The most interesting part about Seagull guitars is the tapered headstock. It is a strange looking thing, narrowing almost to a point. If I am being completely honest, I was not a huge fan of it at first, but that was before I knew why they made the head that way. When you tune a guitar, you often have to re-tune a couple strings afterward because they have slipped again. This is due to the strings being pulled at an angle towards the machines. The Seagull headstock alleviates this problem by making it a straight shot to the machine for each string. So it makes tuning that much easier.
The best part of the company is that the guitars come out of the box ready to be played. More often than not, little tweaks need to be made to get a guitar ready to be played. Before going on the wall, we usually check for these little tweaks and perform them if necessary. With Seagulls though, or any Godin guitar for that matter, all we have to do is give a quick tune and stick it on the wall. They come from the factory with amazing action, perfect neck angle, and are often pretty close to being in tune. Across the board this is a rarity.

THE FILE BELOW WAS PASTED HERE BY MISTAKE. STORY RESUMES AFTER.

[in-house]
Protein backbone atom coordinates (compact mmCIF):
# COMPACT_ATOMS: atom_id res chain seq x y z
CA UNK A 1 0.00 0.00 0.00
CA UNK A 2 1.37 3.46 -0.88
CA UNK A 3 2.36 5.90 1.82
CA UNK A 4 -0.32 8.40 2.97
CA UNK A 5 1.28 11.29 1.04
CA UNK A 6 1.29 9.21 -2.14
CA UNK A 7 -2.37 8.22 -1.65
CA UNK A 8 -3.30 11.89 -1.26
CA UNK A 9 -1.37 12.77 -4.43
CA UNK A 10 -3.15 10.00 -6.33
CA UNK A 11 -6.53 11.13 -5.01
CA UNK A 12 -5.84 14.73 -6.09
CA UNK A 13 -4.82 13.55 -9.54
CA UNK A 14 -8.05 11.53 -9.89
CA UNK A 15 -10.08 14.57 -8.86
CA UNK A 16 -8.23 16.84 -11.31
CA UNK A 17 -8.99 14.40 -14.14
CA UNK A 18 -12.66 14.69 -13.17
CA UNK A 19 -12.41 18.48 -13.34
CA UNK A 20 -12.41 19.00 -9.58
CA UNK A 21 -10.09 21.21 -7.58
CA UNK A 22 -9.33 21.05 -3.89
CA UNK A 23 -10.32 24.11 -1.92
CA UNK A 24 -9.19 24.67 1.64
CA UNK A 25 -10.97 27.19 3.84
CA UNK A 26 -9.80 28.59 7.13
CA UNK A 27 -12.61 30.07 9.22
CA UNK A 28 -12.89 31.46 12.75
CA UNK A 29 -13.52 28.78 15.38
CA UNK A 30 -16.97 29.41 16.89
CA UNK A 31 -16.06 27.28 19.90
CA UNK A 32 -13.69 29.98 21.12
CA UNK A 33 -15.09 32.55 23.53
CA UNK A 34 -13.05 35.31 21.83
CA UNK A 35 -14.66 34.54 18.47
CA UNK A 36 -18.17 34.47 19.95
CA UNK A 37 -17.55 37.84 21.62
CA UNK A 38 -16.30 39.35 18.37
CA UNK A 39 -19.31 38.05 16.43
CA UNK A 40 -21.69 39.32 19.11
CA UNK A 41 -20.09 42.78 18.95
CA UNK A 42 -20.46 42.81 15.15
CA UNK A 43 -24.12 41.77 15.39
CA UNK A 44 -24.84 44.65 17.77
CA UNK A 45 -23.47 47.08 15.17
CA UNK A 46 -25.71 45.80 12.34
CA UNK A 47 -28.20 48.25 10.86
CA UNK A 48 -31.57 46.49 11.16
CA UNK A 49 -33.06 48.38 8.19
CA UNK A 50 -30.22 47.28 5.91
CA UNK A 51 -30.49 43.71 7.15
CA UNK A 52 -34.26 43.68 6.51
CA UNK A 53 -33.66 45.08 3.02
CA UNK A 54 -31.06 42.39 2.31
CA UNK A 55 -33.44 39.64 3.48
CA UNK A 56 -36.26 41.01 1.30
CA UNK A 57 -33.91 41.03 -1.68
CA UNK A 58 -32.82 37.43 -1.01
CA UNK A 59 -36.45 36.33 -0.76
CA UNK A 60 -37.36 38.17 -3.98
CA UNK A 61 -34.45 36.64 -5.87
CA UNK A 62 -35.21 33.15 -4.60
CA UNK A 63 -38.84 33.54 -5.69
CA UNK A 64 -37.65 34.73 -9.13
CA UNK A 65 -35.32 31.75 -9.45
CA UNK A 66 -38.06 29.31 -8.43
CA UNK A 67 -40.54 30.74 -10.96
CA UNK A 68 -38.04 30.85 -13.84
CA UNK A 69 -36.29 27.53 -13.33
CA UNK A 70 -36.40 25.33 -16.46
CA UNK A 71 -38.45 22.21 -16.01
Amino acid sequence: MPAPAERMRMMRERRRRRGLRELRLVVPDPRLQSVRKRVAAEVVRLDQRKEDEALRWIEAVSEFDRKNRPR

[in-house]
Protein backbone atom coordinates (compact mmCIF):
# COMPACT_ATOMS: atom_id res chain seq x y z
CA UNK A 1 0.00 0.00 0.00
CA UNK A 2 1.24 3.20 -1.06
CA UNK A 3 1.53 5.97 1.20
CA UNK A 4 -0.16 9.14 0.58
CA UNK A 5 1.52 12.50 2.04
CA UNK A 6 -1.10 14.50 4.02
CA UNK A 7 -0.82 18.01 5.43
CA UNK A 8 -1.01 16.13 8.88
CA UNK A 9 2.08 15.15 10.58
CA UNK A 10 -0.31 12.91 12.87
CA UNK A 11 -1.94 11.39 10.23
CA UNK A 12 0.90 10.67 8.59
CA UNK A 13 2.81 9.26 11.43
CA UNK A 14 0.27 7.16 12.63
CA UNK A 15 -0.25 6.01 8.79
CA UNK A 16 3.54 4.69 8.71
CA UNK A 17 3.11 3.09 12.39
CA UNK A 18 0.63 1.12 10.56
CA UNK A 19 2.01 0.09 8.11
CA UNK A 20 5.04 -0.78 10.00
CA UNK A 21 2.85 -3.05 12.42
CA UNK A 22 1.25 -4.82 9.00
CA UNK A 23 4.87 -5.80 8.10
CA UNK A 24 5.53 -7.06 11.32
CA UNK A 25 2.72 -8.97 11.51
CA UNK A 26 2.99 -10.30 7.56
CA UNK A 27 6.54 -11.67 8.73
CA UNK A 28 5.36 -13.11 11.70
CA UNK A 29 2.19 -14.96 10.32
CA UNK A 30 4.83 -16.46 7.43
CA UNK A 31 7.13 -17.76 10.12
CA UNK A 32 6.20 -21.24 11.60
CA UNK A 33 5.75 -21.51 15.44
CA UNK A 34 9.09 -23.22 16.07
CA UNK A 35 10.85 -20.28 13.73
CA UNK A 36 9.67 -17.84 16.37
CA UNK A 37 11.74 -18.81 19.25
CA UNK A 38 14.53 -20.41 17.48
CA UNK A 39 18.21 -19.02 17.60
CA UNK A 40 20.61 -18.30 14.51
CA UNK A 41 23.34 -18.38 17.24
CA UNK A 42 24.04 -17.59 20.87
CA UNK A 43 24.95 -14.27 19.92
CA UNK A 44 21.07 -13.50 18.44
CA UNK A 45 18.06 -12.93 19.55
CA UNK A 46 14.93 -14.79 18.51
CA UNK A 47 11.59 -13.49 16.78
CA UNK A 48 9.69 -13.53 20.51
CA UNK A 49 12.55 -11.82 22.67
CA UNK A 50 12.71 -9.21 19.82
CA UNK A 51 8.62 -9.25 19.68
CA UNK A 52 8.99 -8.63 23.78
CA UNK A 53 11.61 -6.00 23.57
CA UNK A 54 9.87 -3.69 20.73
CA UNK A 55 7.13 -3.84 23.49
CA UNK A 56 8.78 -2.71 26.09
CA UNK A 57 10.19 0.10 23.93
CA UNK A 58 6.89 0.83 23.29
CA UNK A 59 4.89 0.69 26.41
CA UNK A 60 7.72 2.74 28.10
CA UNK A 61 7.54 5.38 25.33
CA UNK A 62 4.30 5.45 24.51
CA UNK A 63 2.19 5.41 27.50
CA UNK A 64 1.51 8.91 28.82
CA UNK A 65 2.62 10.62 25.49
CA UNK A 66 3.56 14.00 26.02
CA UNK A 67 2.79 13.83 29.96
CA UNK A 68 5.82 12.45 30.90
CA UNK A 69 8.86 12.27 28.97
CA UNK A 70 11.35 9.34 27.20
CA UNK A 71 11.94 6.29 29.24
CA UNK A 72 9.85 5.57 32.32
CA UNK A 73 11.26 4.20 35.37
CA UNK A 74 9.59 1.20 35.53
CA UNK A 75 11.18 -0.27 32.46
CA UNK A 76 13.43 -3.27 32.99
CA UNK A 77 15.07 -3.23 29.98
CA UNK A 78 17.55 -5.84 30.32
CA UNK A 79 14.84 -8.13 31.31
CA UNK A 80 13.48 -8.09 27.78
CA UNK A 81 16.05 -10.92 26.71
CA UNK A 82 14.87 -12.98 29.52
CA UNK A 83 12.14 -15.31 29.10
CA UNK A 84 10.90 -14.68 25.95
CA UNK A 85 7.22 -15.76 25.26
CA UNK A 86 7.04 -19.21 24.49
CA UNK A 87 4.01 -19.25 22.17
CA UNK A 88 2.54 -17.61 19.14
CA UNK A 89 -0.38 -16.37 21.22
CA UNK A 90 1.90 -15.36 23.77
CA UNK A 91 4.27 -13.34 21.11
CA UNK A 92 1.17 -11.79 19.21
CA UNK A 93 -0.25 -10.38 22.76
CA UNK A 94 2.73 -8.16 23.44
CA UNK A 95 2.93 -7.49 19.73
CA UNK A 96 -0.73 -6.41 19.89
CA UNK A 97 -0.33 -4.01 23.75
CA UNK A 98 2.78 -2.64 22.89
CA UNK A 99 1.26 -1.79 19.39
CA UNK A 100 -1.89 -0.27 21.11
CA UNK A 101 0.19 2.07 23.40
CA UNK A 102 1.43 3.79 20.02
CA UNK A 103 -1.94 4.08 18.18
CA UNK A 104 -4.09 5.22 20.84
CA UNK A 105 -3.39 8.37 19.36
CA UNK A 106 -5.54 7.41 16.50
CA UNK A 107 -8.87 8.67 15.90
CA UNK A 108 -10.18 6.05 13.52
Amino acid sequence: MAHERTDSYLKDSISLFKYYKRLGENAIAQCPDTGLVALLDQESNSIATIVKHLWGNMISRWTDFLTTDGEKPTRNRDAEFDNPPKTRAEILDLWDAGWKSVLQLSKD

I am truly amazed by this company and all they do. If you have never picked up one of their guitars before, I would say now is a good time. Come into Sound of Music and give one a strum. You will not be disappointed!
Written by Gabe Doucette
Hello music lovers. Welcome to the Sound of Music store blog. This is Gabe (the hairy guy in the store for those of you who do not know my name) and I’ll be writing the “Product Talk” section, as well as the “Apples and Oranges” section. In “Product Talk,” I’ll discuss some of the brands we carry here at the store. It is a great way to not only learn about the company backstories, but also why they are the beloved brands that they are. In “Apples and Oranges,” I’ll be comparing different products and product options to help you better decide what is right for you. In “Andy’s Workshop,” our tech Andy Kennedy gives fantastic tricks of the trade on a variety of musical topics. He’ll also shed light on some common misconceptions.
The point of this blog is to give you practical insight and info to help you further your music playing. Whether you’re wanting to know the difference in tone woods, what makes the different brands we carry unique, or what the actual purpose of MIDI is, we have you covered.
Thanks for reading, and stay posted!